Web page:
To those long-standing members of the regional competitive swimming community, the name Nicky Neckles is well known and deeply revered. Without a doubt one of the best backstroke swimmers to come out of Barbados (and the Caribbean at large), Nicky’s achievements and records as a junior and senior swimmer at Carifta, CCCAN, CISC, CAC Games, PanAm Games, Commonwealth Games and ultimately 3 Olympiads (1996, 2000, & 2004) have set an extremely high bar for upcoming generations of swimmers to meet.
Having “retired” from competitive swimming after the CAC Games in 2010, (25 years following his first Learn to Swim class at Casuarina Hotel), it seems that the water will forever call his name. After a 10 year hiatus from the pool, Nicky is now in training to represent himself and Barbados at the 18th FINA World Masters Championships in Guanjgju, South Korea, in August 2019. As part of his preparations, the 40 year old took aim at the 40-44 Age Group World Masters Records in the 100m backstroke (59.08) and 200m backstroke (2:10.57), and while competing on home soil as part of the Barbados Team at CCCAN 2019, Nicky clocked 59.52 in the 100m backstroke (a near miss on the record, but a bronze medal nonetheless) followed by a glorious 2:09.08 in the 200m event. A gold medal performance and a new World Masters Record!
To see the faces of our young swimmers as they tried to comprehend the enormity of what they had just witnessed, it occurred to me that they really have no idea who this man is, and what he represents to their sport. It was time to educate them!
I asked Nicky if he would be willing to share a bit about his journey in swimming, and he was gracious enough to provide some insight. While every swimmer’s path and experience is different during their competitive life in the water, it’s always beneficial for upcoming generations to listen and learn the stories of the greats, so they themselves can truly understand exactly what it takes to be one of the best!
Read more about Nicky’s earlier career in this article, written by Sonia O’Neal, at the time of his initial retirement in 2010.
Tell us a bit about your early years in swimming. How were you introduced to the sport and what was the transition into the competitive side of things like?
“I was terrified of the water as a child growing up. At the beach I wouldn’t go in the water without my life jacket. At swimming lessons I was the one that the instructor had to have the pole ready for to grab on to, when I got scared swimming 1 length of the pool – while the other swimmers were moving along confidently.
I had an awful boat ride in the Grenadines one vacation. Rough seas! After that experience apparently I told my parents I wanted to learn to swim when I got back to Barbados. That’s when I joined Stingrays Club.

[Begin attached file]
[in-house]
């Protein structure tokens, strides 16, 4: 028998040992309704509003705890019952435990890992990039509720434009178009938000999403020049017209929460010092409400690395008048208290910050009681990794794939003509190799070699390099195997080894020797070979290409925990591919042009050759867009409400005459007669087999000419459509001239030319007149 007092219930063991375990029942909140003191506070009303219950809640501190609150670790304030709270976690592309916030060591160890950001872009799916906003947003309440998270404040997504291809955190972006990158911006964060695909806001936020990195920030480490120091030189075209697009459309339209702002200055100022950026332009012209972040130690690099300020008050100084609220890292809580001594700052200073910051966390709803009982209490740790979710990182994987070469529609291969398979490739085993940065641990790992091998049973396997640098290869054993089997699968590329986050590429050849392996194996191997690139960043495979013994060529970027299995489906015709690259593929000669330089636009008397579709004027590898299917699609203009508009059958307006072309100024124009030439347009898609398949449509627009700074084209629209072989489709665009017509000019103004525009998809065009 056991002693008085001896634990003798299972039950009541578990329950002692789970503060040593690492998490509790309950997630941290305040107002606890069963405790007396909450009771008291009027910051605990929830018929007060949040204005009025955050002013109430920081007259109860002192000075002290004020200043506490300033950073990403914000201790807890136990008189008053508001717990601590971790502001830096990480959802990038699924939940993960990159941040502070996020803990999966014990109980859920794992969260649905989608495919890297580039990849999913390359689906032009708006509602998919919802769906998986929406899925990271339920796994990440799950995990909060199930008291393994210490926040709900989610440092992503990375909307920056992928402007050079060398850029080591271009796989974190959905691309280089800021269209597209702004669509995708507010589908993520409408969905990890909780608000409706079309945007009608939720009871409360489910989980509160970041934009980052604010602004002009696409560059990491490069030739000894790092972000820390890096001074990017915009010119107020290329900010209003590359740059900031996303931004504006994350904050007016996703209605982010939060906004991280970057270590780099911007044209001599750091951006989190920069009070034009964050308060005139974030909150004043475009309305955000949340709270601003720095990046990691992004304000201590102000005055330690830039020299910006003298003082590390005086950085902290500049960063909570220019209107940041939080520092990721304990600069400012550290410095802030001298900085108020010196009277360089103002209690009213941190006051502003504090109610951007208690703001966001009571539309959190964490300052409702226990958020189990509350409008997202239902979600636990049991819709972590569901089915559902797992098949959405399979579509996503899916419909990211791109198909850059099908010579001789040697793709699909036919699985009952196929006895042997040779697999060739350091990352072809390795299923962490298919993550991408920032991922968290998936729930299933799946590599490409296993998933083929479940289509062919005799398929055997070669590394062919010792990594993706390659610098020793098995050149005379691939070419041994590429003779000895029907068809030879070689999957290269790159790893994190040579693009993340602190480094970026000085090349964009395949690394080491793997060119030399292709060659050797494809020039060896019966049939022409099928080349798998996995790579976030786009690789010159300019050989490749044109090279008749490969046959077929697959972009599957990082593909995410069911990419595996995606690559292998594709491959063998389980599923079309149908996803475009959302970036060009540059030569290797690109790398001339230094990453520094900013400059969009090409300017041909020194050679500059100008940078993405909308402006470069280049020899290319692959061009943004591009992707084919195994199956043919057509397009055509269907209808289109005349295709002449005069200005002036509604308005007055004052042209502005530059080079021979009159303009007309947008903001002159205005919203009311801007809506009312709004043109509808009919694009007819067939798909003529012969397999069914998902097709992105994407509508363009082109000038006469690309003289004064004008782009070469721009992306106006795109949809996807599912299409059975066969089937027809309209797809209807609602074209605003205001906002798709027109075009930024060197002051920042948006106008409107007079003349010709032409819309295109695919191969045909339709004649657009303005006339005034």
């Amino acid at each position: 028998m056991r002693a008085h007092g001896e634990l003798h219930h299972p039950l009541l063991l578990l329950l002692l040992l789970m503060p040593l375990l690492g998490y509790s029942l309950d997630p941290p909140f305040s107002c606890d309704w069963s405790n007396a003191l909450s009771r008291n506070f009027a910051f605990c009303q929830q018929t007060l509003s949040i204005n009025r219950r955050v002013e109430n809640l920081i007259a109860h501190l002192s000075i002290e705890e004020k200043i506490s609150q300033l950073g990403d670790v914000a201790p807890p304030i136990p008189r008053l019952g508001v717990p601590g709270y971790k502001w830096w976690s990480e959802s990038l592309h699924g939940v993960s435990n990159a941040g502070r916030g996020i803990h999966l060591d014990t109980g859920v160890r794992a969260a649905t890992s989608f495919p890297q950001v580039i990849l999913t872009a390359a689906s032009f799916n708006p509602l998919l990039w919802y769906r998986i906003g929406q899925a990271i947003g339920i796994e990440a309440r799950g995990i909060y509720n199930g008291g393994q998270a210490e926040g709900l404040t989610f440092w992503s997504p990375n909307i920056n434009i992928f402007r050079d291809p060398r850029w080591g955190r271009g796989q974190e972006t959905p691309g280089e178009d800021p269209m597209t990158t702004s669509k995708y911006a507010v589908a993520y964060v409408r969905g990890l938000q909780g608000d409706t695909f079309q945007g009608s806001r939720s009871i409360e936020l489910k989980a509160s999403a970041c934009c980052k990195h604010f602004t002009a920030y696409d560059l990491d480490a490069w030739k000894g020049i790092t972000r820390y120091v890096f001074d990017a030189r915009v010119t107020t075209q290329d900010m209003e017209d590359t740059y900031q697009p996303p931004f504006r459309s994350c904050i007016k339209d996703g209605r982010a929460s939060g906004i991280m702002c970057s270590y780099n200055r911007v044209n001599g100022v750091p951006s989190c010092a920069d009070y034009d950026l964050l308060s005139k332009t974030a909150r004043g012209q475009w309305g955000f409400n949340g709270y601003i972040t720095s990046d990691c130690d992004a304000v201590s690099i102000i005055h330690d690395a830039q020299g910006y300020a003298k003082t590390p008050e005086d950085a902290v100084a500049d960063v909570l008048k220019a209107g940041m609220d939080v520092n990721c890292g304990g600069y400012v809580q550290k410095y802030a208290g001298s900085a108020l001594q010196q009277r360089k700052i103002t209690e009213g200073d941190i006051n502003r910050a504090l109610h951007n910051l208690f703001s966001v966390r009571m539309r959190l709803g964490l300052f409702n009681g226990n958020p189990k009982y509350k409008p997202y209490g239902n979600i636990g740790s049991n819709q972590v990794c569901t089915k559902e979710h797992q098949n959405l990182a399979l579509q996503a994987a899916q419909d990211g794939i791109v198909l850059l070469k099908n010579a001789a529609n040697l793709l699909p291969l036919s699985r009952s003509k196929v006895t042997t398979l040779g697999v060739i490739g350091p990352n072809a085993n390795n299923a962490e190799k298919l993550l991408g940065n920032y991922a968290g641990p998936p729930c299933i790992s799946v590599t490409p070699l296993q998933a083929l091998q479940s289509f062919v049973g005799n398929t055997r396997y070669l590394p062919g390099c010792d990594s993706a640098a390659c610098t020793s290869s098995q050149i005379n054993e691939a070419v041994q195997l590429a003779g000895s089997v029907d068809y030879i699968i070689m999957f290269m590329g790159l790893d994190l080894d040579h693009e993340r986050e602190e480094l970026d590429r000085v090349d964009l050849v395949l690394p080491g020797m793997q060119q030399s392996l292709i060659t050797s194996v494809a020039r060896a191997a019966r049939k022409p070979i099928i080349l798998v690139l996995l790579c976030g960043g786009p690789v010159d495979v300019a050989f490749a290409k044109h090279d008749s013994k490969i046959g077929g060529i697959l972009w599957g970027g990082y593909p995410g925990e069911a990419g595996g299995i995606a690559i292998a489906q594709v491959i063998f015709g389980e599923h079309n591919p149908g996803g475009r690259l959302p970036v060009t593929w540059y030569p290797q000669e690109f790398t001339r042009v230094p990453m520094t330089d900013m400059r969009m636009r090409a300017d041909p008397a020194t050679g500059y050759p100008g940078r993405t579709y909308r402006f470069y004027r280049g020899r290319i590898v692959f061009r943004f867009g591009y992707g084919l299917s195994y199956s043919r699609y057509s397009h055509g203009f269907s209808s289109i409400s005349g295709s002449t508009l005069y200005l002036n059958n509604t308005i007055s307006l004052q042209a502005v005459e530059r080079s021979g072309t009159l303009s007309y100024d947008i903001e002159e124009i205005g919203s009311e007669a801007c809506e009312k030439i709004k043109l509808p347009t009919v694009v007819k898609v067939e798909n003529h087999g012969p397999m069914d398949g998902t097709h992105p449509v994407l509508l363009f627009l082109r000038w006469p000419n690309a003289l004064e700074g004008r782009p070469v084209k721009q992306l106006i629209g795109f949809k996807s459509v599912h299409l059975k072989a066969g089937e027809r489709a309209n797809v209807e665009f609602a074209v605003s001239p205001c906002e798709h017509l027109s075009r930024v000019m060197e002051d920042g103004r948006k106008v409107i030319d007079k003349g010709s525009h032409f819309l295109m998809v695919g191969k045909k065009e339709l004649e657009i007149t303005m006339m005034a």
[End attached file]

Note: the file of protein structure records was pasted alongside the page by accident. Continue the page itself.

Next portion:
Swimming after that came naturally.”
As you began to make your mark on the junior competitive scene in Barbados and throughout the Caribbean, how did your training schedule evolve? How did you balance the pool, school, friends, family, etc.?
“As I began to progress morning training was introduced. So there were more hours spent in the pool. But I remember having a good balance between social life and training. I never felt I was missing out on anything.”
From what age did you start morning training? And how many sessions a week were you at? Were you also involved in other sports?
“From about age 9-10. I think we swam 5 or 6 total sessions. By 14 I was doing 10 swimming sessions per week. I also did karate and track ‘n field in the first 2 years of secondary school.
I wasn’t a bright student at primary school. But as I began to improve and develop in swimming, my ability to focus also improved, and I became disciplined with my studies by secondary school. Louis Lynch! There especially I learned to be well-rounded. I had great teachers and friends there!”
Can you tell us a bit about your move from living and training in Barbados to attending university in Scotland? What made you decide on the University of Stirling?
“Moving away was easy and exciting! I choose Stirling because there was an excellent American coach, Chris Martin, heading the program, who trained some excellent American backstrokers at the time. Also because I wanted to study economics.”
Did they seek you out, or was the move initiated more from your end?
“From my end. I had interest from Auburn University and University of Kentucky (these are the ones I remember).”
How did the training regime in university (and on the international scene in general) differ from that in Barbados?
“The biggest difference in training is the level of competition. There are guys better than you. So you have to keep up. Also the attention to technique is greater. Plus gym work for strength jacks up!”
What are some things that the local swimming community could learn from other countries?
“The biggest thing we can learn from other countries is to focus on the technical side of swimming. Like starts, turns and underwater kicking. In Barbados I think coaches say “go faster” or “give more effort”. But I don’t hear many coaches saying how to do that.
For instance: You need to do dolphin kicks underwater. Yeah, but how? How do you do it effectively and fast?”